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Skaldic Poetry of the Scandinavian Middle Ages

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Eskál Vell 20I

Edith Marold (ed.) 2012, ‘Einarr skálaglamm Helgason, Vellekla 20’ in Diana Whaley (ed.), Poetry from the Kings’ Sagas 1: From Mythical Times to c. 1035. Skaldic Poetry of the Scandinavian Middle Ages 1. Turnhout: Brepols, p. 307.

Einarr skálaglamm HelgasonVellekla

Búinn lézk valdr, ef vildi
valmey konungr heyja,
haulda morðs at halda
— herr fell of gram — velli.

{Valdr {morðs haulda}} lézk búinn at halda velli, ef konungr vildi heyja {valmey}; herr fell of gram.

{The controller {of the killing of men}} [BATTLE > RULER = Hákon jarl] declared himself ready to hold the field, if the king [Ragnfrøðr] wanted to wage {the maiden of the battle-slain} [VALKYRIE = Hildr (hildr ‘battle’)]; the host fell around the ruler.

Mss: FskBˣ(20v), 51ˣ(18r), 302ˣ(28r), FskAˣ(80), 52ˣ(31v), 301ˣ(28v-29r) (Fsk)

Readings: [3] morðs: so FskAˣ, 52ˣ, 301ˣ, njǫrðr FskBˣ, 51ˣ, 302ˣ;    at: ok 51ˣ, 302ˣ, FskAˣ, 52ˣ, 301ˣ

Editions: Skj AI, 127, Skj BI, 120, Skald I, 67; Fsk 1902-3, 72 (ch. 14), ÍF 29, 114 (ch. 16).

Context: See st. 19 above.

Notes: [2] valmey ‘the maiden of the battle-slain [VALKYRIE = Hildr (hildr “battle”)]’: This cpd is the object of heyja ‘wage, hold, carry out’, and the sense ‘battle’ is produced by ofljóst, since a famous valkyrie is Hildr, whose name is also a common noun meaning ‘battle’. See further Notes to Eyv Hál 7/2, ÞjóðA Mfl 8/5, 6II. — [2] konungr ‘the king’: Ragnfrøðr Eiríksson. His designation as king is somewhat unexpected, but could be explained by his ambition for power (see Context to st. 18), his royal descent (as a grandson of Haraldr hárfagri), and the fact that he was holding several regions south of Trondheim (see Context to st. 21). — [3] haulda ‘of men’: See Note to st. 10/5. — [3] morðs haulda ‘of the killing of men [BATTLE]’: For this unusual battle-kenning see Meissner 177. — [3, 4] halda velli ‘hold the field’: The phrase is interpreted either as waiting for the opponent in battle formation (Konráð Gíslason 1895-7, I, 138) or holding the field, resisting (Skj B; LP: halda 2). Cf. also Eyv Hák 12/5.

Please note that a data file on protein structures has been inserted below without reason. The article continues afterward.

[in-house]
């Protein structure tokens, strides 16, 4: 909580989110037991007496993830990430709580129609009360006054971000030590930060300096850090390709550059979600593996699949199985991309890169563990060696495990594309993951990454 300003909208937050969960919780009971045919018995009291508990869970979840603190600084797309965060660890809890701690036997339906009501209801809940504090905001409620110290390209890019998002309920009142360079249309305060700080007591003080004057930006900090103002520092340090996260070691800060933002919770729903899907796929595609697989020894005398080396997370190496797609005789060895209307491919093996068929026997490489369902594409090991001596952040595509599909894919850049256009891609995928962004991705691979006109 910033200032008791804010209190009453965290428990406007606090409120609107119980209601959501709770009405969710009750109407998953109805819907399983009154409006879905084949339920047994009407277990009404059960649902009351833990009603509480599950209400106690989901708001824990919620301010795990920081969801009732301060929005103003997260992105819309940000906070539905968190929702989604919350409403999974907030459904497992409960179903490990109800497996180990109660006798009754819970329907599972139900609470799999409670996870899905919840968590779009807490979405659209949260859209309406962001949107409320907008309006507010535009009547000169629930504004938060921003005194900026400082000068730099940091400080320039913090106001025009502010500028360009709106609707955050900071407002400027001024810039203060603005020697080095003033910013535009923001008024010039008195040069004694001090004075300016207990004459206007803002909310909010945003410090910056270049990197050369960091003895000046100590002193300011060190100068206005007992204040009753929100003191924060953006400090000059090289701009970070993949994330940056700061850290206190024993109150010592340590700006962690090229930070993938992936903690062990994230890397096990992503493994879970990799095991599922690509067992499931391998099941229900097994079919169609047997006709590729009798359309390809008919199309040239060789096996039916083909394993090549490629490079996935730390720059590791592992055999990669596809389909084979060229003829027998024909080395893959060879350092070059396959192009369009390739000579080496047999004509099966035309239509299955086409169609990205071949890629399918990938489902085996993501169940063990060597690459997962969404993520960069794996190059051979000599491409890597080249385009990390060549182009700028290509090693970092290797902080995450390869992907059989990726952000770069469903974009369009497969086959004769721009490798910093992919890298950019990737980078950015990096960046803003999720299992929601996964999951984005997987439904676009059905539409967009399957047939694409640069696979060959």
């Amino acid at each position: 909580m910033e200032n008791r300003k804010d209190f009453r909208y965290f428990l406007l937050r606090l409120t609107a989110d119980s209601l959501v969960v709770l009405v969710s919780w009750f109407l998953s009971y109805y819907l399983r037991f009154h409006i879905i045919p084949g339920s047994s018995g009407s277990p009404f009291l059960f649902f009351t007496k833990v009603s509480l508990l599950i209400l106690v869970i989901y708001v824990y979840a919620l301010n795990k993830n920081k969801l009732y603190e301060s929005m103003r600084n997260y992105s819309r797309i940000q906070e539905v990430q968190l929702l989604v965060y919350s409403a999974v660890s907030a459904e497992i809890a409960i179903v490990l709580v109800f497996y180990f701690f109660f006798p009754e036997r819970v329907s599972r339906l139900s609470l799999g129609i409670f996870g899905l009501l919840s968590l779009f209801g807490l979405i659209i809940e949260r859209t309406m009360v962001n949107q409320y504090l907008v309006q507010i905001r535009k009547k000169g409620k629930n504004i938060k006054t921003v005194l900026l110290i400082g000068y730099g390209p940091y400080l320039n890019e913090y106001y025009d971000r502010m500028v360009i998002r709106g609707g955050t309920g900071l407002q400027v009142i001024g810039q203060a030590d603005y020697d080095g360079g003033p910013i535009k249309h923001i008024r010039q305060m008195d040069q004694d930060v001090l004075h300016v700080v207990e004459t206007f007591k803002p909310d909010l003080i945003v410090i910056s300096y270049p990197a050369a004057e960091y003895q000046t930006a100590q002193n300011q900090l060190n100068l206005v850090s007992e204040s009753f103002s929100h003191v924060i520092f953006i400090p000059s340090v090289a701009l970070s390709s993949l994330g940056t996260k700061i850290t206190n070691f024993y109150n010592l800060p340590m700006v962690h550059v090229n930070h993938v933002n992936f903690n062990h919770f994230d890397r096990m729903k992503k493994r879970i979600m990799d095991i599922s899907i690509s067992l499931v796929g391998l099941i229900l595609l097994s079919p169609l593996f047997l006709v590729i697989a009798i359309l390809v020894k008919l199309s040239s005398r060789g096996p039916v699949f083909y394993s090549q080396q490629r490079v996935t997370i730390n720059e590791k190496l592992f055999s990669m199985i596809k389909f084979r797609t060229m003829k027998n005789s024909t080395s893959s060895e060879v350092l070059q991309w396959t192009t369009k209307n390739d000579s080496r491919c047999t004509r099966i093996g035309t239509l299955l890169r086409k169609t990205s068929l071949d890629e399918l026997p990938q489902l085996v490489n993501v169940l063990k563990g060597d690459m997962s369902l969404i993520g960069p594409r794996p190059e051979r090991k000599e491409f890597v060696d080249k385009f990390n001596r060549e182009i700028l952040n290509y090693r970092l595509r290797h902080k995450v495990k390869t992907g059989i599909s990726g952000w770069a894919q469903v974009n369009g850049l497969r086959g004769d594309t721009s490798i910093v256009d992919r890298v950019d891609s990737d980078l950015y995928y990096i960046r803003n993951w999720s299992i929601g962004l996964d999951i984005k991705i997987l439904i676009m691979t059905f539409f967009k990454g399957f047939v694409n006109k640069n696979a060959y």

1. Bibliography
  2. Skj B = Finnur Jónsson, ed. 1912-15b. Den norsk-islandske skjaldedigtning. B: Rettet tekst. 2 vols. Copenhagen: Villadsen & Christensen. Rpt. 1973. Copenhagen: Rosenkilde & Bagger.
  3. Skald = Kock, Ernst Albin, ed. 1946-50. Den norsk-isländska skaldediktningen. 2 vols. Lund: Gleerup.
  4. Meissner = Meissner, Rudolf. 1921. Die Kenningar der Skalden: Ein Beitrag zur skaldischen Poetik. Rheinische Beiträge und Hülfsbücher zur germanischen Philologie und Volkskunde 1. Bonn and Leipzig: Schroeder. Rpt. 1984. Hildesheim etc.: Olms.
  5. LP = Finnur Jónsson, ed. 1931. Lexicon poeticum antiquæ linguæ septentrionalis: Ordbog over det norsk-islandske skjaldesprog oprindelig forfattet af Sveinbjörn Egilsson. 2nd edn. Copenhagen: Møller.
  6. Fsk 1902-3 = Finnur Jónsson, ed. 1902-3. Fagrskinna: Nóregs kononga tal. SUGNL 30. Copenhagen: Møller.
  7. ÍF 29 = Ágrip af Nóregskonunga sǫgum; Fagrskinna—Nóregs konungatal. Ed. Bjarni Einarsson. 1985.
  8. Konráð Gíslason. 1895-7. Efterladte skrifter. 2 vols. I: Forelæsninger over oldnordiske skjaldekvad. II: Forelæsninger og videnskablige afhandlinger. Copenhagen: Gyldendal.
  9. Internal references
  10. Kari Ellen Gade 2017, ‘(Introduction to) Anonymous, Máríuflokkr’ in Kari Ellen Gade and Edith Marold (eds), Poetry from Treatises on Poetics. Skaldic Poetry of the Scandinavian Middle Ages 3. Turnhout: Brepols, p. 507.
  11. Russell Poole (ed.) 2012, ‘Eyvindr skáldaspillir Finnsson, Háleygjatal 7’ in Diana Whaley (ed.), Poetry from the Kings’ Sagas 1: From Mythical Times to c. 1035. Skaldic Poetry of the Scandinavian Middle Ages 1. Turnhout: Brepols, p. 205.
  12. R. D. Fulk (ed.) 2012, ‘Eyvindr skáldaspillir Finnsson, Hákonarmál 12’ in Diana Whaley (ed.), Poetry from the Kings’ Sagas 1: From Mythical Times to c. 1035. Skaldic Poetry of the Scandinavian Middle Ages 1. Turnhout: Brepols, p. 186.

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